“As fun as it is to measure the amount of time it takes to brute force hashed passwords, it is critical to understand that keylogging malware and credential harvesting by social engineering tactics account for a huge number of stolen username and password incidents,” added Sectigo’s Soroko.

“The study also makes the point that password reuse renders all brute force methods unnecessary for the attacker,” he added.

Nette acknowledged that Hive’s table of password-cracking times represents a worst-case scenario for a hacker. “It assumes a hacker was unable to get someone’s password through other techniques, and they have to brute force a password,” he said. “The other techniques could make the time to get a password lower, if not instantly.”

Log In, Don’t Break In

“Cracking passwords has remained an important form of compromise for attackers, but as password encryption standards increase, other methods of compromise such as phishing become even more appealing than they already are,” added Adam Neel, a threat detection engineer at Critical Start, a national cybersecurity services company.

“If it is likely that the average password will take months or even years to crack, then attackers will take the route of least resistance,” he told TechNewsWorld. “With the assistance of AI, social engineering has become even more accessible to attackers through the form of crafting convincing emails and messages.”

Stephen Gates, a security subject matter expert at Horizon3 AI, maker of an autonomous penetration testing solution, in San Francisco, noted that today, hackers don’t have to hack into systems; they log in.

“Through stolen credentials via phishing attacks, third-party breaches — that include credentials — and the dreaded credential reuse problem, credentials are still the number one issue we see as the method attackers use to gain footholds in an organizations’ networks,” he told TechNewsWorld.

“Also, there’s a tendency among administrative users to choose weak passwords or reuse the same passwords across multiple accounts, creating risks that attackers can and have exploited,” he added.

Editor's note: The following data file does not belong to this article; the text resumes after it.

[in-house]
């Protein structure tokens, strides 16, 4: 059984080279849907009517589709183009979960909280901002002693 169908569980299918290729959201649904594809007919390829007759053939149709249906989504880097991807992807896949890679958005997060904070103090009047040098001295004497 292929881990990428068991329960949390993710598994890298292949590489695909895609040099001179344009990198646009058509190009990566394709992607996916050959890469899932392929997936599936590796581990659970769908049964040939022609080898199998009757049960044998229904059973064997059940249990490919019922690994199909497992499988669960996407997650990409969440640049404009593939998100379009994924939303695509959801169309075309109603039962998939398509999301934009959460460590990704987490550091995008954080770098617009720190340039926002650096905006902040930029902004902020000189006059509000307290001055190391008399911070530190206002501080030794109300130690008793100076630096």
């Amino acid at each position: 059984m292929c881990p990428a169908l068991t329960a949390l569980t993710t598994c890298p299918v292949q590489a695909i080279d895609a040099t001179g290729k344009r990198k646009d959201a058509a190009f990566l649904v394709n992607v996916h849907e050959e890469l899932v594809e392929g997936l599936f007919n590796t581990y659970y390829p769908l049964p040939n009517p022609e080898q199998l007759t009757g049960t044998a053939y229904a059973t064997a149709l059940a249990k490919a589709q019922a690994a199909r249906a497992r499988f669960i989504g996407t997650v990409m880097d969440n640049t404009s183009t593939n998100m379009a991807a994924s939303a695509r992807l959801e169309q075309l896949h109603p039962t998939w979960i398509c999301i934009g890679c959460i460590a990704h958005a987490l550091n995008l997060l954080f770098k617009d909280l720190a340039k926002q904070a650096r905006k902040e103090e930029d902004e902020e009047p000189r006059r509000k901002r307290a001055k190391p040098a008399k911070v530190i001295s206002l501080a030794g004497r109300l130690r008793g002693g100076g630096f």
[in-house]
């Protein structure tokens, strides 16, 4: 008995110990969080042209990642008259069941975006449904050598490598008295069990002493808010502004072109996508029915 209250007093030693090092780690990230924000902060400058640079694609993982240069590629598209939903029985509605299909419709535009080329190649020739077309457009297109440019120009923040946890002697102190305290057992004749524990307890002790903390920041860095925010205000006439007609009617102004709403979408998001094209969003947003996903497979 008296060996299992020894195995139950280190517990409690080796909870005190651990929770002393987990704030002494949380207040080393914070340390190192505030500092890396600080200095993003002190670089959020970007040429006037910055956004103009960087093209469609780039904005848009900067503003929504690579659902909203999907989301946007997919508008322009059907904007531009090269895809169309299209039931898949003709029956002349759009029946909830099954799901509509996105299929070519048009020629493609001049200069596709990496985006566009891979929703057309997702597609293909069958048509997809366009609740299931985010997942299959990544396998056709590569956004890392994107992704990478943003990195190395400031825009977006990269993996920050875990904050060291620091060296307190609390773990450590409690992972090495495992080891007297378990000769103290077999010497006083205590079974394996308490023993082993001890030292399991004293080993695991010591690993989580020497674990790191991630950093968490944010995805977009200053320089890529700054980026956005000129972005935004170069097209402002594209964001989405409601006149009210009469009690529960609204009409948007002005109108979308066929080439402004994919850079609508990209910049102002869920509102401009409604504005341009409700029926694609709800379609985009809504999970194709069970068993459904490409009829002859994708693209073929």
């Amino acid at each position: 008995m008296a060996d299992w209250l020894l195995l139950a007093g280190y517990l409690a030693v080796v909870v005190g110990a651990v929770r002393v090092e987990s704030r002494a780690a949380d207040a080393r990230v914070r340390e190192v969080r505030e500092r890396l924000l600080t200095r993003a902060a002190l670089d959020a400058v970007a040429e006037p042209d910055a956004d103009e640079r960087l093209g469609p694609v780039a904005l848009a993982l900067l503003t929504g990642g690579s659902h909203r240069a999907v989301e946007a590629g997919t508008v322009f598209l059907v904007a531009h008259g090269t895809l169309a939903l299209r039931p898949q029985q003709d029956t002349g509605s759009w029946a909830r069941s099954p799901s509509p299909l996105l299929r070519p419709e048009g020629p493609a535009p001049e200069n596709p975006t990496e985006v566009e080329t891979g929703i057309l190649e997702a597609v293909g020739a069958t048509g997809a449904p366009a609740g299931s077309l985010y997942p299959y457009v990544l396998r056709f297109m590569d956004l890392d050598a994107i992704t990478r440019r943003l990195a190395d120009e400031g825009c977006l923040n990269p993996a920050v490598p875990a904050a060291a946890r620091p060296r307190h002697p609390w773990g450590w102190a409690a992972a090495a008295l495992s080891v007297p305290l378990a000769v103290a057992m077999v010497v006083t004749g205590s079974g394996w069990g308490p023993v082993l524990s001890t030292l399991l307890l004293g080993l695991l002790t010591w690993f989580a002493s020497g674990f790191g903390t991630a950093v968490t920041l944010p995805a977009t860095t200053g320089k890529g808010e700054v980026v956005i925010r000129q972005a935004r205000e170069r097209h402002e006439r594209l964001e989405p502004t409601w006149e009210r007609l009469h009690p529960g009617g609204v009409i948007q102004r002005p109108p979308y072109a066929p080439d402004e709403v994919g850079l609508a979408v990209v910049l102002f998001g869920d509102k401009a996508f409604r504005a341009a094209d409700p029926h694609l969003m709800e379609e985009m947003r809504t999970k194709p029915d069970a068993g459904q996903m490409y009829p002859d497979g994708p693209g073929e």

“In addition,” he continued, “some levels of admin or IT-type accounts are not always subject to password reset or length policy requirements. This rather lax approach to credential management could stem from a lack of awareness about how attackers often use low-level credentials to get high-level gains.”

Passwords Here To Stay

The simple way to eliminate the password cracking problem would be to eliminate passwords, but that doesn’t look likely. “Passwords are intrinsic to the way our modern lives function across every network, device, and account,” declared Darren Guccione, CEO of Keeper Security, a password management and online storage company in Chicago.

“Nonetheless,” he continued, “it’s vital to acknowledge that passkeys will not supplant passwords in the near future, if ever. Among the billions of websites in existence, only a fraction of a percent currently offer support for passkeys. This extremely limited adoption can be attributed to various factors, including the level of support from underlying platforms, the need for website adjustments, and the requirement for user-initiated configuration.”

“While we inch closer to a passwordless or hybrid future, the transition is not a one-size-fits-all approach,” he said. “Businesses need to carefully assess their security requirements, regulatory constraints, and user needs to identify and implement effective, practical password alternatives.”